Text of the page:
How far can you cut fungicide inputs on ‘resistant’ wheat?
Traditionally good disease resistance in wheat came with a big yield penalty which most growers weren’t willing to accept, meaning large acreages of barn fillers like Oakley, Conquerer and Santiago were the norm, with high inputs and high output. But with increasing input costs, creeping resistance and loss of actives due to legislation, the sustainability of this approach has been increasingly questioned.
In the last few years the plant breeders have been producing varieties with good resistance and little or no yield penalty. This opens the possibility of reducing fungicide inputs, but the question is how far can you cut without losing yield to disease and do these varieties respond strongly to fungicides due to greening or other physiological effects?
These questions are being addressed at the AHDB arable Strategic Farm at Stowmarket in Suffolk. Brain Barker the farm manager and owner has been experimenting with tailoring PGR and fungicide inputs to crop potentials based on plant, tiller and ear counts, but the results are not very easy to interpret and Brian is not sure if it’s the right approach. So over the next few years another approach is being looked at, tailoring inputs to varietal resistance.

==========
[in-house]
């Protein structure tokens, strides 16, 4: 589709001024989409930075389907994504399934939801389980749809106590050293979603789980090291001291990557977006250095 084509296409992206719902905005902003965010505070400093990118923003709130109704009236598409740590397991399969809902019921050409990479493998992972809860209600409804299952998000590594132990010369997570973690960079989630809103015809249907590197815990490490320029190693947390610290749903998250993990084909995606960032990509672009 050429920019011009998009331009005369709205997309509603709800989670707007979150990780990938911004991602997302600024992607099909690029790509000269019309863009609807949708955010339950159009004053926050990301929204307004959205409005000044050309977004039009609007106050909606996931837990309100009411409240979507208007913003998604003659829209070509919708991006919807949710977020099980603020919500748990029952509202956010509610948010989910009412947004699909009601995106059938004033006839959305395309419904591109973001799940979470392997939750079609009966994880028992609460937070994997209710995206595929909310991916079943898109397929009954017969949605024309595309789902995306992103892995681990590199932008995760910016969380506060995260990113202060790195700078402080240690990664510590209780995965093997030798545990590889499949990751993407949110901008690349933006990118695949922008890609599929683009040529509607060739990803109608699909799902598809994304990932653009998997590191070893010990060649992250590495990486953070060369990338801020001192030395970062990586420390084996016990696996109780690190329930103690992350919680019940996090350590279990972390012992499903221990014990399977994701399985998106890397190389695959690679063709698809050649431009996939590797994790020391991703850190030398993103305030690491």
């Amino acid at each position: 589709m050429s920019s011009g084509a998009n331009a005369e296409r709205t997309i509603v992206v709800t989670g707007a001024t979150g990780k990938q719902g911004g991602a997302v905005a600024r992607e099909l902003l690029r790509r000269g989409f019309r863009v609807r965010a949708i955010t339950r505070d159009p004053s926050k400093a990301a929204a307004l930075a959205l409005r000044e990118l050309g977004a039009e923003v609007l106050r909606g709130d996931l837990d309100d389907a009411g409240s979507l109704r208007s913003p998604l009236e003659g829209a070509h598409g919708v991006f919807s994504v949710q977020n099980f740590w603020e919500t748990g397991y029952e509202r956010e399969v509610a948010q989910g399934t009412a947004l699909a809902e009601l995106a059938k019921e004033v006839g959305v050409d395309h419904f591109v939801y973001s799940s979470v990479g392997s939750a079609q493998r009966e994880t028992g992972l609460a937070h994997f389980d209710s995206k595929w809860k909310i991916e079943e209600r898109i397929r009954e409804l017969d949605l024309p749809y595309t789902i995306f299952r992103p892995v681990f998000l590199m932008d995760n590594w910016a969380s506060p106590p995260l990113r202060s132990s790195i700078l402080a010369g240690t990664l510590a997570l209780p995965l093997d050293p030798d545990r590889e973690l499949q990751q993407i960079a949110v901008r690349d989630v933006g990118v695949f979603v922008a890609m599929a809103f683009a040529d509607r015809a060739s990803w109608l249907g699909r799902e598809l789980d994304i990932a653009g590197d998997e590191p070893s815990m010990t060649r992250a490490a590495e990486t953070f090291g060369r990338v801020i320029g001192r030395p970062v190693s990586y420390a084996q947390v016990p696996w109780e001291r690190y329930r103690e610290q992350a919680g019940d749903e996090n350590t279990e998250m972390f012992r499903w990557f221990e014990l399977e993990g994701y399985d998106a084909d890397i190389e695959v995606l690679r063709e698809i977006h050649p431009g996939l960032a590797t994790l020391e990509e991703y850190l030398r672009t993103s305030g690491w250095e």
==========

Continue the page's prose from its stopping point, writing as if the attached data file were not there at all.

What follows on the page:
The tramline trial will compare the performance of KWS Silverstone, KWS Santiago, KWS Siskin, Graham and Shabras under three different fungicide programmes. Silverstone and Santiago are your more traditional barn fillers, but Graham, Shabras and Siskin are up there with them in terms of RL yields and offer better septoria resistance. It will be interesting to see if their yields hold up with reduced fungicide inputs under real world conditions where spray timings and conditions can be compromised or whether they are still worth extra fungicide spend.
If the weather stays good, Brian will be sowing the trial next week in the first wheat slot after linseed. As well as yields, local trials specialists Envirofield will be monitoring the crop for disease as well as measuring crop development. Once the trial is complete a full economic analysis will also be done, to see how the numbers stack up.